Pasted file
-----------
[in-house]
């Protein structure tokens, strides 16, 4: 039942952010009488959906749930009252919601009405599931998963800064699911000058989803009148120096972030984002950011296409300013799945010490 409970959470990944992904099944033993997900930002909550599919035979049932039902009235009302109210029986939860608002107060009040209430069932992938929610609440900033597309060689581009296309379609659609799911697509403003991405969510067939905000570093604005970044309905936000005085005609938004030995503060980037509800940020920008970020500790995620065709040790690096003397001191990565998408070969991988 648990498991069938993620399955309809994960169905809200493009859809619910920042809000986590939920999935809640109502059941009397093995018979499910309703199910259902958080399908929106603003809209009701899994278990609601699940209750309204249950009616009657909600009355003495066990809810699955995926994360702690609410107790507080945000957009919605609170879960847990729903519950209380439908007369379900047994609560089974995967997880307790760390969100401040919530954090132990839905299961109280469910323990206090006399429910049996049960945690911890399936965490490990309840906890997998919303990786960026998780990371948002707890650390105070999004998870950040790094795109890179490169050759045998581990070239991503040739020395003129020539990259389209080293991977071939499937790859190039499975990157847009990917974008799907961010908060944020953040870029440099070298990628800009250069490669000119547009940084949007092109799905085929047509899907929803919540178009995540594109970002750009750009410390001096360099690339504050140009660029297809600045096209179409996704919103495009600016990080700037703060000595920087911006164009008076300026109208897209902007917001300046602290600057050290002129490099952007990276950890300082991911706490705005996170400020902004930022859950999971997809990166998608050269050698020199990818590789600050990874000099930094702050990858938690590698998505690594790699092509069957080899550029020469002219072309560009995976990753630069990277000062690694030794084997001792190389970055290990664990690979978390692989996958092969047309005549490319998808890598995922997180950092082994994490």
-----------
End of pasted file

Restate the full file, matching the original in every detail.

[in-house]
């Protein structure tokens, strides 16, 4: 039942952010009488959906749930009252919601009405599931998963800064699911000058989803009148120096972030984002950011296409300013799945010490 409970959470990944992904099944033993997900930002909550599919035979049932039902009235009302109210029986939860608002107060009040209430069932992938929610609440900033597309060689581009296309379609659609799911697509403003991405969510067939905000570093604005970044309905936000005085005609938004030995503060980037509800940020920008970020500790995620065709040790690096003397001191990565998408070969991988 648990498991069938993620399955309809994960169905809200493009859809619910920042809000986590939920999935809640109502059941009397093995018979499910309703199910259902958080399908929106603003809209009701899994278990609601699940209750309204249950009616009657909600009355003495066990809810699955995926994360702690609410107790507080945000957009919605609170879960847990729903519950209380439908007369379900047994609560089974995967997880307790760390969100401040919530954090132990839905299961109280469910323990206090006399429910049996049960945690911890399936965490490990309840906890997998919303990786960026998780990371948002707890650390105070999004998870950040790094795109890179490169050759045998581990070239991503040739020395003129020539990259389209080293991977071939499937790859190039499975990157847009990917974008799907961010908060944020953040870029440099070298990628800009250069490669000119547009940084949007092109799905085929047509899907929803919540178009995540594109970002750009750009410390001096360099690339504050140009660029297809600045096209179409996704919103495009600016990080700037703060000595920087911006164009008076300026109208897209902007917001300046602290600057050290002129490099952007990276950890300082991911706490705005996170400020902004930022859950999971997809990166998608050269050698020199990818590789600050990874000099930094702050990858938690590698998505690594790699092509069957080899550029020469002219072309560009995976990753630069990277000062690694030794084997001792190389970055290990664990690979978390692989996958092969047309005549490319998808890598995922997180950092082994994490």